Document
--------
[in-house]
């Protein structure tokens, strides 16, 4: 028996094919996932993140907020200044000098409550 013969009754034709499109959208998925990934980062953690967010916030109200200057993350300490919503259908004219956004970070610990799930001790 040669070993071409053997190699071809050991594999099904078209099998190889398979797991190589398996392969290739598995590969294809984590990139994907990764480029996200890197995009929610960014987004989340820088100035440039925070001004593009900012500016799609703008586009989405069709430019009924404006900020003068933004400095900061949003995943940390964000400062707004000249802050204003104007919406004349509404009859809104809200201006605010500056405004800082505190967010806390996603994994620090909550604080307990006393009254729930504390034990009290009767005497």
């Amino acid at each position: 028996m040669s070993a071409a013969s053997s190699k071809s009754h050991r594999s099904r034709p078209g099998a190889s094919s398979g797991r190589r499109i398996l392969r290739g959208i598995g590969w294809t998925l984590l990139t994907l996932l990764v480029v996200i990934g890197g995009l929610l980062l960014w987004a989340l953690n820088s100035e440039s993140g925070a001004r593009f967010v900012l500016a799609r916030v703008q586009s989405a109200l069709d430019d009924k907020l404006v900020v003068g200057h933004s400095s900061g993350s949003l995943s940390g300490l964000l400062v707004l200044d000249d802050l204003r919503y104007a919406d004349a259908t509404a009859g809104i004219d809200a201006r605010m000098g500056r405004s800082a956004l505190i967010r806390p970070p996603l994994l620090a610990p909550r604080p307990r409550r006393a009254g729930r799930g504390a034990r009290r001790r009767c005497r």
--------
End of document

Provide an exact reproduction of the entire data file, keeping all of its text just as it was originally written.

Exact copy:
[in-house]
């Protein structure tokens, strides 16, 4: 028996094919996932993140907020200044000098409550 013969009754034709499109959208998925990934980062953690967010916030109200200057993350300490919503259908004219956004970070610990799930001790 040669070993071409053997190699071809050991594999099904078209099998190889398979797991190589398996392969290739598995590969294809984590990139994907990764480029996200890197995009929610960014987004989340820088100035440039925070001004593009900012500016799609703008586009989405069709430019009924404006900020003068933004400095900061949003995943940390964000400062707004000249802050204003104007919406004349509404009859809104809200201006605010500056405004800082505190967010806390996603994994620090909550604080307990006393009254729930504390034990009290009767005497």
């Amino acid at each position: 028996m040669s070993a071409a013969s053997s190699k071809s009754h050991r594999s099904r034709p078209g099998a190889s094919s398979g797991r190589r499109i398996l392969r290739g959208i598995g590969w294809t998925l984590l990139t994907l996932l990764v480029v996200i990934g890197g995009l929610l980062l960014w987004a989340l953690n820088s100035e440039s993140g925070a001004r593009f967010v900012l500016a799609r916030v703008q586009s989405a109200l069709d430019d009924k907020l404006v900020v003068g200057h933004s400095s900061g993350s949003l995943s940390g300490l964000l400062v707004l200044d000249d802050l204003r919503y104007a919406d004349a259908t509404a009859g809104i004219d809200a201006r605010m000098g500056r405004s800082a956004l505190i967010r806390p970070p996603l994994l620090a610990p909550r604080p307990r409550r006393a009254g729930r799930g504390a034990r009290r001790r009767c005497r």